Like most Mavs fans, I've spent the past two decades in an intense one-sided relationship with Dirk Nowitzki, where everything he does matters an immense amount to me and, in return, I don't care if he knows whether or not I exist. Being a sports fan sounds kind of like being a stalker when I put it that way, but I digress. Dirk has always been a defensive liability, and as he's aged it's become worse, but so far this year it's painful to watch him even attempt to play defense. He can barely move out there, so he does his best to maintain position in the defensive scheme. But the moment he's forced to defend a drive to the basket, Dirk may as well be a broomstick. With Dirk leaving a large part of the paint open for the opposing team, and the Mavericks trotting out undersized guards who the rest of the league can shoot over with ease, it's no wonder opponents' eFG% is over 55%, good for 29th in the league.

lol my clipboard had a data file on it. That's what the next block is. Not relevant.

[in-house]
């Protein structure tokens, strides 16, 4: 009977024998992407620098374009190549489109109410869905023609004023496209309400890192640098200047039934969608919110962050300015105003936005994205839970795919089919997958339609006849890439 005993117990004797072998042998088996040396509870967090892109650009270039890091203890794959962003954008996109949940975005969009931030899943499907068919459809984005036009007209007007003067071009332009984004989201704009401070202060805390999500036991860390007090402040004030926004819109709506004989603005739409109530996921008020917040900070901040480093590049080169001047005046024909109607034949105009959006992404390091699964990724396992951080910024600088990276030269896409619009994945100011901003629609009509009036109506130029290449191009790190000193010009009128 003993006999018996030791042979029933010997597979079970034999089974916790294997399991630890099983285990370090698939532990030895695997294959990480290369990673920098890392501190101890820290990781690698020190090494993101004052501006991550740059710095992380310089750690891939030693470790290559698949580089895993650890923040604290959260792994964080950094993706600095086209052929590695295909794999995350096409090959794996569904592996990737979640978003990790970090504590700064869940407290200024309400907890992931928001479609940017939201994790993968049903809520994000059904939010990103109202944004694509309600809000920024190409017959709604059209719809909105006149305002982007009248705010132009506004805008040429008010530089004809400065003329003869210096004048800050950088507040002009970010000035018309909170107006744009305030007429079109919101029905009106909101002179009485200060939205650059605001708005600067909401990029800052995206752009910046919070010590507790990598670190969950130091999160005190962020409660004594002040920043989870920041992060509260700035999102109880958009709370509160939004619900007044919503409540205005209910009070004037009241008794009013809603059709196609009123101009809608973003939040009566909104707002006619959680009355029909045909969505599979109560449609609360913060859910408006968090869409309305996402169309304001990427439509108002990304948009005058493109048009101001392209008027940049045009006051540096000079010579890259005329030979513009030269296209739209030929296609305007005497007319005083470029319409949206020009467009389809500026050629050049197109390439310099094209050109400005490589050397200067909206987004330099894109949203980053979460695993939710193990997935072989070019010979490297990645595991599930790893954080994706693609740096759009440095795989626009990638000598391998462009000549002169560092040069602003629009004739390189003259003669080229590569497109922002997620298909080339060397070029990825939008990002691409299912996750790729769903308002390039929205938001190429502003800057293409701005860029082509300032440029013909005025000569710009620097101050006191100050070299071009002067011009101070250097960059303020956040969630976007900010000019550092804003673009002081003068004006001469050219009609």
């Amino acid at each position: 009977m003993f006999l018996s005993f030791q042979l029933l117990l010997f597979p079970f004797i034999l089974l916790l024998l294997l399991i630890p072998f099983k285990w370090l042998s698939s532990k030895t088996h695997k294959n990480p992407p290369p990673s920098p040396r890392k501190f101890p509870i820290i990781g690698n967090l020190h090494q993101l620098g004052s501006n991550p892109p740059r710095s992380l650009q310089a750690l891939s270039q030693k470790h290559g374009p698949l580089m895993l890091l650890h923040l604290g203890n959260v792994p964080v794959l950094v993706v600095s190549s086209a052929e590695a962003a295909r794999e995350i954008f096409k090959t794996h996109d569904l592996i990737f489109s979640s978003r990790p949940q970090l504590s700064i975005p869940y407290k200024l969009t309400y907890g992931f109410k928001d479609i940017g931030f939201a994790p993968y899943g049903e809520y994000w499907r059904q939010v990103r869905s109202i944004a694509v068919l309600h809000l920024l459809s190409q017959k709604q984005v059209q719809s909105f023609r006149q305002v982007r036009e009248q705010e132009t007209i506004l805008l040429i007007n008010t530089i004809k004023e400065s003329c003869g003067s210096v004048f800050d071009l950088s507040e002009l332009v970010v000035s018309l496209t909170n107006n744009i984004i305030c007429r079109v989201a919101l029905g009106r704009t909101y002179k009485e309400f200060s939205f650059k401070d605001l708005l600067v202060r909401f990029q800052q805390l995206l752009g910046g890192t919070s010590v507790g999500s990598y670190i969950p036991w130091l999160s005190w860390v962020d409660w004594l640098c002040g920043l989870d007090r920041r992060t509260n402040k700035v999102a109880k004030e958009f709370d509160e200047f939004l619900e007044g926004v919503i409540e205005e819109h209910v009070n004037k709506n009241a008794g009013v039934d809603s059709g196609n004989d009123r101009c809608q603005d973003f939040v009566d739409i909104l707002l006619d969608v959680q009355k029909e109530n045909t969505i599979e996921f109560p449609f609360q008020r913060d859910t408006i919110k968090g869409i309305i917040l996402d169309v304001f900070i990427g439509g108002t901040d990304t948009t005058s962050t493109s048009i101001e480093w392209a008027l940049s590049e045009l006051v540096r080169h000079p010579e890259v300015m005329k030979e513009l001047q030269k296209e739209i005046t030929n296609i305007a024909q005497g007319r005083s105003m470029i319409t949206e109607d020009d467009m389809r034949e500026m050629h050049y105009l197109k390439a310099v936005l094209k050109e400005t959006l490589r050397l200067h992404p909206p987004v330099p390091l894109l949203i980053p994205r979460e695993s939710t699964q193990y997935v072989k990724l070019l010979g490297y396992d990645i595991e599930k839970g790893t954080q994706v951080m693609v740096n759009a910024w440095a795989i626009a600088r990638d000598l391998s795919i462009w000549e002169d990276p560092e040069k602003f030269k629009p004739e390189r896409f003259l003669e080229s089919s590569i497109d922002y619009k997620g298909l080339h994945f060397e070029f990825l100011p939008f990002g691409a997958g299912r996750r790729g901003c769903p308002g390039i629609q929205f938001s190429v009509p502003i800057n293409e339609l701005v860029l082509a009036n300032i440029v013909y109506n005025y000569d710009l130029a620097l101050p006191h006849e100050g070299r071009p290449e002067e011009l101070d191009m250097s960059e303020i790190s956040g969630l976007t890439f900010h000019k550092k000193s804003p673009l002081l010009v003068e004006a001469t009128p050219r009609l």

The Mavs defensive problems stem from their inability to stop drives, which leaves shooters and cutters open all over the floor. Teams pick-and-roll the Mavs into mismatches, drive and kick, swing the ball from side to side and get a wide-open shot. The Mavericks have been noticeably lazy closing out to shooters and with their size at guard, opposing shooters have been as comfortable as they would be in a practice session. When opponents do miss, the Mavericks have allowed too many offensive rebounds, giving second chances which they cannot afford to. And when the Mavericks get it back, they've been turning it over carelessly, often miscommunicating on simple passing reads (like a receiver in football reading to cut inside, but the quarterback reads to throw outside, and the resulting interception thrown straight into the arms of the defender makes it look like neither knows what they were doing) and just as often making lazy passes that defenders steal with relative ease. The Mavericks do not have the talent to overcome fundamental problems like this, and their record reflects that.